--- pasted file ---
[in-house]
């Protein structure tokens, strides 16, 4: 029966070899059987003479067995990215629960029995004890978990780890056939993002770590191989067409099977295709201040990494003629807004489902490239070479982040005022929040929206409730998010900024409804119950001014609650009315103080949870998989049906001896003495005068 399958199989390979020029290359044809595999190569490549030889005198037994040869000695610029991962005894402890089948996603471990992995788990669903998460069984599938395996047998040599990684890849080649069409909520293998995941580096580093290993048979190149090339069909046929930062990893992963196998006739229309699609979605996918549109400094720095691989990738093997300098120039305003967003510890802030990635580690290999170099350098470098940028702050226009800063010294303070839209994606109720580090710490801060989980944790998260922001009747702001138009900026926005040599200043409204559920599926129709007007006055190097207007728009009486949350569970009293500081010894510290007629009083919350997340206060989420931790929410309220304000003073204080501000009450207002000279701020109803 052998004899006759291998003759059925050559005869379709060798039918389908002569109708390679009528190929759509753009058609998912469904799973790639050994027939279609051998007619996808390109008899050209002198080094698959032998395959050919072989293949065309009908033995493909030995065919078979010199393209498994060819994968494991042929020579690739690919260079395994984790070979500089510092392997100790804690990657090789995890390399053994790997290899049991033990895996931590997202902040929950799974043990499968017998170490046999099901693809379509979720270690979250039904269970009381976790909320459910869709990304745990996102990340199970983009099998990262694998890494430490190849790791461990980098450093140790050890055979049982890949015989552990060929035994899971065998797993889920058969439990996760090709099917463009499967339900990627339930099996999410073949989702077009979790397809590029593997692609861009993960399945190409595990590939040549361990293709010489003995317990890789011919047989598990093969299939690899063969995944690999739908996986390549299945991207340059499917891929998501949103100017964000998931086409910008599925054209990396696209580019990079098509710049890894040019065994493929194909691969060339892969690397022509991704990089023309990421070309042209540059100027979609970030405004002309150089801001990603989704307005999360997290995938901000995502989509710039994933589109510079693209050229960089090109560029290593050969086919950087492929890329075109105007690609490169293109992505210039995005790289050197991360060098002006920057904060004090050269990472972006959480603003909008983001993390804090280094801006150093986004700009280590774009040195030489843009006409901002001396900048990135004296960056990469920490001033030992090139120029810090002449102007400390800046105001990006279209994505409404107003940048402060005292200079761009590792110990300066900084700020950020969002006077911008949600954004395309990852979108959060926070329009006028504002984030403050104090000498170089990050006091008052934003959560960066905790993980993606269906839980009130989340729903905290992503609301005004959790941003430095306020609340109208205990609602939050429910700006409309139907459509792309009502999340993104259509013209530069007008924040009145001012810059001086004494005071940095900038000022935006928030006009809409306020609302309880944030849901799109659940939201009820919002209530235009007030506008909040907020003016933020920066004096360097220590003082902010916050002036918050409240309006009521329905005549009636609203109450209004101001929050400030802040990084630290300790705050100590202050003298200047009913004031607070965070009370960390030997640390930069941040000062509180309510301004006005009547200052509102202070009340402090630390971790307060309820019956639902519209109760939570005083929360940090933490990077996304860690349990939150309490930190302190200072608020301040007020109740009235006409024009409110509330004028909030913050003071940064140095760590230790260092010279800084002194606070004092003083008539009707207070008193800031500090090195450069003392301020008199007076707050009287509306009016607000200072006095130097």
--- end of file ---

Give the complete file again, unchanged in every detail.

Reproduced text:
[in-house]
């Protein structure tokens, strides 16, 4: 029966070899059987003479067995990215629960029995004890978990780890056939993002770590191989067409099977295709201040990494003629807004489902490239070479982040005022929040929206409730998010900024409804119950001014609650009315103080949870998989049906001896003495005068 399958199989390979020029290359044809595999190569490549030889005198037994040869000695610029991962005894402890089948996603471990992995788990669903998460069984599938395996047998040599990684890849080649069409909520293998995941580096580093290993048979190149090339069909046929930062990893992963196998006739229309699609979605996918549109400094720095691989990738093997300098120039305003967003510890802030990635580690290999170099350098470098940028702050226009800063010294303070839209994606109720580090710490801060989980944790998260922001009747702001138009900026926005040599200043409204559920599926129709007007006055190097207007728009009486949350569970009293500081010894510290007629009083919350997340206060989420931790929410309220304000003073204080501000009450207002000279701020109803 052998004899006759291998003759059925050559005869379709060798039918389908002569109708390679009528190929759509753009058609998912469904799973790639050994027939279609051998007619996808390109008899050209002198080094698959032998395959050919072989293949065309009908033995493909030995065919078979010199393209498994060819994968494991042929020579690739690919260079395994984790070979500089510092392997100790804690990657090789995890390399053994790997290899049991033990895996931590997202902040929950799974043990499968017998170490046999099901693809379509979720270690979250039904269970009381976790909320459910869709990304745990996102990340199970983009099998990262694998890494430490190849790791461990980098450093140790050890055979049982890949015989552990060929035994899971065998797993889920058969439990996760090709099917463009499967339900990627339930099996999410073949989702077009979790397809590029593997692609861009993960399945190409595990590939040549361990293709010489003995317990890789011919047989598990093969299939690899063969995944690999739908996986390549299945991207340059499917891929998501949103100017964000998931086409910008599925054209990396696209580019990079098509710049890894040019065994493929194909691969060339892969690397022509991704990089023309990421070309042209540059100027979609970030405004002309150089801001990603989704307005999360997290995938901000995502989509710039994933589109510079693209050229960089090109560029290593050969086919950087492929890329075109105007690609490169293109992505210039995005790289050197991360060098002006920057904060004090050269990472972006959480603003909008983001993390804090280094801006150093986004700009280590774009040195030489843009006409901002001396900048990135004296960056990469920490001033030992090139120029810090002449102007400390800046105001990006279209994505409404107003940048402060005292200079761009590792110990300066900084700020950020969002006077911008949600954004395309990852979108959060926070329009006028504002984030403050104090000498170089990050006091008052934003959560960066905790993980993606269906839980009130989340729903905290992503609301005004959790941003430095306020609340109208205990609602939050429910700006409309139907459509792309009502999340993104259509013209530069007008924040009145001012810059001086004494005071940095900038000022935006928030006009809409306020609302309880944030849901799109659940939201009820919002209530235009007030506008909040907020003016933020920066004096360097220590003082902010916050002036918050409240309006009521329905005549009636609203109450209004101001929050400030802040990084630290300790705050100590202050003298200047009913004031607070965070009370960390030997640390930069941040000062509180309510301004006005009547200052509102202070009340402090630390971790307060309820019956639902519209109760939570005083929360940090933490990077996304860690349990939150309490930190302190200072608020301040007020109740009235006409024009409110509330004028909030913050003071940064140095760590230790260092010279800084002194606070004092003083008539009707207070008193800031500090090195450069003392301020008199007076707050009287509306009016607000200072006095130097």